Although its impact has been relatively small to date, the arrival of HPAI H5N8 to Sub-Saharan Africa this winter raises genuine concerns over the future spread, and continued evolution, of clade 220.127.116.11. HPAI H5 viruses.
H5N8 belongs to an expandng family of viruses that have shown a remarkable ability to reassort with local LPAI viruses, generating new genotypes, and new subtypes (e.g. H5N5, H5N2, H5N1, etc.).
Last week's FLI: Updated Risk Assessment On HPAI H5 warned specifically that:
`Generation of reassortants always must be expected when different high and low pathogenic influenza viruses are circulating in one population.'
H5N8 first appeared in Nigeria last November (see OIE Report), caused a major die off of waterfowl on the shores of Lake Victoria in Uganda last month (see Ugandan HPAI H5 Outbreak Confirmed As H5N8), and was confirmed in Cameroon just last week.
Reports of H5N8 have been more common in northern Africa (Egypt & Tunisia) and the Middle East (Iran, Israel), but given the lack of surveillance, testing, and reporting from much of Africa, it is likely there are other outbreaks we simply haven't heard about.
France's ESA (Epidemiosurveillance Santé Animale) posted the following (translated) update yesterday. Follow the link for all of the maps, charts, and links.
Submitted by Alizé MERCIER on 22. February 2017 - 9:34.
Sleep international health (VSI) ESA platform - France
Source: Data updated on 21.02.2017 (inclusive) FAO OIE WAHIS & Empres-i
A virus highly pathogenic avian influenza (HPAI) H5N8 is currently circulating in Asia, Europe and Africa. In Africa, outbreaks and cases were reported officially in Egypt, Tunisia, Nigeria, Uganda and Cameroon (Figure 1 & Table 1).
In Egypt, the virus HPAI H5N8 was detected for the first time November 30, 2016 in two coots Coot ( Fulica atra ) found dead in Dumyat (source: OIE). Following this first case, an epidemiological surveillance system was implemented in 45 sites placed on the path of migratory birds, with sampling done on wild and domestic birds. The virus was then detected repeatedly within poultry (mainly ducks (unspecified species)) with ten declared areas from late December to early February (source: FAO Empres-i).
Tunisia is located on the main corridor of migration of wild birds traveling to Africa from Europe (source: OIE). In Tunisia, the first case of H5 HPAI was reported on 1 st December 2016 at 17 coots Coot ( Fulica atra ) and 13 Wigeon ( Anas penelope ) found dead in the north of the country in the Ichkeul National Park ( source: OIE). The Reference Laboratory Padova (Italy) then confirmed that the virus was directly related to HPAI H5 virus clade 18.104.22.168 (this clade including the H5N8 virus). Phylogenetic analysis is ongoing according to the latest OIE report dated February 20, 2017.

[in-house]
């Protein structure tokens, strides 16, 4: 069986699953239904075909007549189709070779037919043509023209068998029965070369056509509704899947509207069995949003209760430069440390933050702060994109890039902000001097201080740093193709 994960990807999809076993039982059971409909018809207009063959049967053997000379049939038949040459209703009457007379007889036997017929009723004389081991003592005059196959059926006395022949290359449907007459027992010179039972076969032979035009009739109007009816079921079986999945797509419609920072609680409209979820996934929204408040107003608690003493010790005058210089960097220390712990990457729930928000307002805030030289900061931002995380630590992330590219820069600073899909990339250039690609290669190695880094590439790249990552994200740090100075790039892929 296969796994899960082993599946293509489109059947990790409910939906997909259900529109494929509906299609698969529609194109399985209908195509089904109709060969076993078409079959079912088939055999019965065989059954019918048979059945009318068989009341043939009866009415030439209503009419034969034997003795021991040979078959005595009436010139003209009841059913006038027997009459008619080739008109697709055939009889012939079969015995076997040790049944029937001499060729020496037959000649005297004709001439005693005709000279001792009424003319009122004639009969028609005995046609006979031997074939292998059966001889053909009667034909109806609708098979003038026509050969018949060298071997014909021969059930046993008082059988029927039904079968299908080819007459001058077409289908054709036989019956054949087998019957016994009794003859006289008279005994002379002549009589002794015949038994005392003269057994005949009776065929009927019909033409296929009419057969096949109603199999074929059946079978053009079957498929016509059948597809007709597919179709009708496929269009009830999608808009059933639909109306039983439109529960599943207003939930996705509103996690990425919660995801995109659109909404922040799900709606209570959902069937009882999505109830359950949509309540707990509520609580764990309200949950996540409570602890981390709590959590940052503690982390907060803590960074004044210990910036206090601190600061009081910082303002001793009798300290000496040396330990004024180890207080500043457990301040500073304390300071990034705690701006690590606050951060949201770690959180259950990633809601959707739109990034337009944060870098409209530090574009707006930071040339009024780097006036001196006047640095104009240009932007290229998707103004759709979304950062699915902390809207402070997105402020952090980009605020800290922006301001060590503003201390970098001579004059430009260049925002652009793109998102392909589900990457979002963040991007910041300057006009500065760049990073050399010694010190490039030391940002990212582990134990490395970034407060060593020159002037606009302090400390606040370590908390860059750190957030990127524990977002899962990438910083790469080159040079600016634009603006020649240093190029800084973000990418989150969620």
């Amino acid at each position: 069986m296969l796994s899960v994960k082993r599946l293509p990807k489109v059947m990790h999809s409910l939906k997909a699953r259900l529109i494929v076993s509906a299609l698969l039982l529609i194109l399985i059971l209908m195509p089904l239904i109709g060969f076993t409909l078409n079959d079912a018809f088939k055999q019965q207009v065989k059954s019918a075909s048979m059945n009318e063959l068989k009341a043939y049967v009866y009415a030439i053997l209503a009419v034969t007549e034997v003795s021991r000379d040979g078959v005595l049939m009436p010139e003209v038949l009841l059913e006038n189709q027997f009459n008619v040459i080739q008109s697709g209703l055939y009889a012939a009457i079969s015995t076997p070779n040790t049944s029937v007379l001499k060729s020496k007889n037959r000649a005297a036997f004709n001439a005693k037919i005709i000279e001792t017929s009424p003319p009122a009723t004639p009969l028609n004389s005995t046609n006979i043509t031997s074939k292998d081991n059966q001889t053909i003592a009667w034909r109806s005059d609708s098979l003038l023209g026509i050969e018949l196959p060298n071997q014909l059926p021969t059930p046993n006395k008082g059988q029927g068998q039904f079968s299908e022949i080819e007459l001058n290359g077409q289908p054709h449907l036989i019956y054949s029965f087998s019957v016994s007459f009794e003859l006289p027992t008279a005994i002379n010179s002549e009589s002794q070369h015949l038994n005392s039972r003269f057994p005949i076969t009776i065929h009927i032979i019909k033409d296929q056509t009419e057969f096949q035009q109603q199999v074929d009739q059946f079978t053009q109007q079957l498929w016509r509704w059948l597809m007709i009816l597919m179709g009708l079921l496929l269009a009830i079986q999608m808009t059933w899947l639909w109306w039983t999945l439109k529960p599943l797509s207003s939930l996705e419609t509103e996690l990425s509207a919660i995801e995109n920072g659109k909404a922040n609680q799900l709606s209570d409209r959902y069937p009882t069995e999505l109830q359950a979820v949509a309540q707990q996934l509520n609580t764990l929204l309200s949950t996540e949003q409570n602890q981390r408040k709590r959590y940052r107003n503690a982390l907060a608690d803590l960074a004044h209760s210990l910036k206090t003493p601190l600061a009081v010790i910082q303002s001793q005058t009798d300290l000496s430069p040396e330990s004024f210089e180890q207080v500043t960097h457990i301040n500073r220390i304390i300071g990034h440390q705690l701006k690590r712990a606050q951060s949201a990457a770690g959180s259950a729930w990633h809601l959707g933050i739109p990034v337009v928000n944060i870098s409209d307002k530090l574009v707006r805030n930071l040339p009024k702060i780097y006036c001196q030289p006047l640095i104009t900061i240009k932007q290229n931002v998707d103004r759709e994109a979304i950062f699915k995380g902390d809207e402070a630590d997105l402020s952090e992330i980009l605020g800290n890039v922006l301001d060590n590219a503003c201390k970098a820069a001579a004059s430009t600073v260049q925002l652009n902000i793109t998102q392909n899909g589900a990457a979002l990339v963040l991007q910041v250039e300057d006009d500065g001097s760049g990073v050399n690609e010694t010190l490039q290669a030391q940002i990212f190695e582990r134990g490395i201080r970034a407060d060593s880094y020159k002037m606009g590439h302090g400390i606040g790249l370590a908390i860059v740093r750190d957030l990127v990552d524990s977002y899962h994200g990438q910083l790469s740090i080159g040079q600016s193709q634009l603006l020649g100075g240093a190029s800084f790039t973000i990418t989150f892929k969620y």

In Nigeria, a first outbreak was reported December 17, 2016 (home dating of 19 November 2016) in Kano in outdoor rearing of 250 birds (guinea fowl, turkeys and pigeons) with morbidity and 6% mortality. The owner had bought his birds at a local market. Another outbreak was reported February 8, 2017 (home dating of 11 January 2017) in Kano in a poultry market following the collection of tracheal samples from four live ducks.
In Uganda, two cases of HPAI H5N8 on winged Tern ( Chlidonias leucopterus ) reported January 13, 2017 and, for each notification, 600 cases of 1000 susceptible birds (source: OIE). These statements correspond to high mortalities of wild birds (including wild ducks) on the shores of Lake Victoria. According to the OIE, many wild and domestic birds continue to die of the virus, threatening more than 30 million domestic birds in the country. Another outbreak was reported in a breeding (unspecified species) in Masaka, and a mixed marriage (affecting both wild and domestic birds) in Kalangala with over 4000 domestic and wild birds (species unspecified) found dead (source: OIE / FAO Empres-i).
In Cameroon, the first cases of HPAI H5N8 was declared February 14, 2017 (event start date of January 2, 2017) in the north of the country within a 107 breeding peacocks ( Pavo cristatus ) - which 103 were infected and died (96.3% mortality) - also including 10 ducks and 14 chickens (source: OIE).
It is noteworthy that despite the put monitoring systems in place in many countries (whether in Africa or in Europe), the AI case detection in wild birds is difficult, which may lead to under-detection . Furthermore, other HPAI viruses, including viruses HPAI H5, also circulating in Africa. For example, the H5N1 virus was detected in the last month within farms in several African countries such as Burkina Faso, Cameroon, Nigeria, Ivory Coast, Ghana and Niger ( source: Promed).